Twinings has also formulated its teas for single-cup pods used in the Keurig and Tassimo brewing systems.

"If you have good tea in the bag and treat it right when you prepare it, you will get a great cup of tea in convenient form," he said. "The taste is the same from the tea bag or loose leaf or pod. It's your choice. Twinings is 307 years old and we only put our name on it if the quality is there."

Twinings sources its tea across the globe and just nine master blenders with refined sets of taste buds and a minimum of five years of training each are responsible for ensuring the quality and consistency of every type of tea the company produces. The tea for every blend is tasted 15 times between the plantation and packing of the final product, according to Stephen Twining.

He explained that tea is like coffee: Every time it is picked it has a different flavor. So Twinings is dependent on the skill of its tea blenders to make sure each of its teas deliver the consistent taste consumers expect.

Twinings tea drinkers can also feel good about the product they're drinking. In 1997, the company was a founding member of the Ethical Tea partnership that ensures tea is ethically grown, both socially and environmentally.

The tea expert concluded by extending CT&W participants an open invitation to visit Twinings headquarters.


Coffee Presenter: Luz Marina Trujillo, Santa Elena Coffee Estate

Luz Marina Trujillo, vending Third-generation coffee producer Luz Marina Trujillo provided CT&W showgoers a firsthand account of what's involved in running a successful coffee farm and shared the deep connection she has with the people who work on hers.

Trujillo hosted a group of National Automatic Merchandising Association members at her Santa Elena coffee estate in the mountainous Tarrazu region of Costa Rica last February, allowing them to personally experience one origin of coffee's farm-to-cup journey.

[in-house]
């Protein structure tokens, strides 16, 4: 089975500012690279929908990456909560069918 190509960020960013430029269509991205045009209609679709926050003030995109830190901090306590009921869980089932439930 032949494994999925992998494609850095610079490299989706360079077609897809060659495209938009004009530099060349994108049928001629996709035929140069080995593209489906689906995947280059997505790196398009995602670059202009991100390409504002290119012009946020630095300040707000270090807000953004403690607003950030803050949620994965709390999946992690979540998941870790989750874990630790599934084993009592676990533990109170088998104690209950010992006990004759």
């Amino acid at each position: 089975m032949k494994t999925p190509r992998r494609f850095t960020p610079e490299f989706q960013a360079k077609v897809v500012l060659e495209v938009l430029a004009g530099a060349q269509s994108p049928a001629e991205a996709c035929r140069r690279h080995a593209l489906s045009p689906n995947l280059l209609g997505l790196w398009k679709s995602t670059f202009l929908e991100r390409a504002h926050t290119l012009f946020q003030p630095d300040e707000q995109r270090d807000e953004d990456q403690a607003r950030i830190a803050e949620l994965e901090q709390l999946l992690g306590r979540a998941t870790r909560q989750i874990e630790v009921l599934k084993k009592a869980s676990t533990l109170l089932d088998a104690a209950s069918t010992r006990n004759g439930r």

She grew up on a Colombian coffee estate and moved to Costa Rica in 1989 to run the Santa Elena coffee farm that her father and uncle had purchased years earlier. "I planned to stay six months, but it's been 24 years," she laughed.

The coffee grower decided early on that she wanted to sell directly to roasters. Her first client to buy direct was Seattle's Best founder Jim Stewart. Their relationship budded into a romance and the two married. Stewart joined his wife at NAMA's CT&W event.

Trujillo pointed out that many coffee farmers never taste their coffee in roast and ground format before the green beans are sold and shipped. So she stepped it up a notch by investing in a roasting machine, allowing her and her employees to cup each batch of coffee to ensure its quality and consistency.

Trujillo guided CT&W showgoers through the coffee-picking and sorting process via a slide show that spotlighted each step and the families behind Santa Elena coffee.

"We treat coffee with love every step of the way," she said. Santa Elena coffee is shade-grown and produced with natural fertilizers. And the coffee estate supports the quality of life of its workers through community health, education and social outreach programs.

"Any time you want to visit, you're more than welcome to visit Santa Elena," Trujillo concluded. "You're part of my family."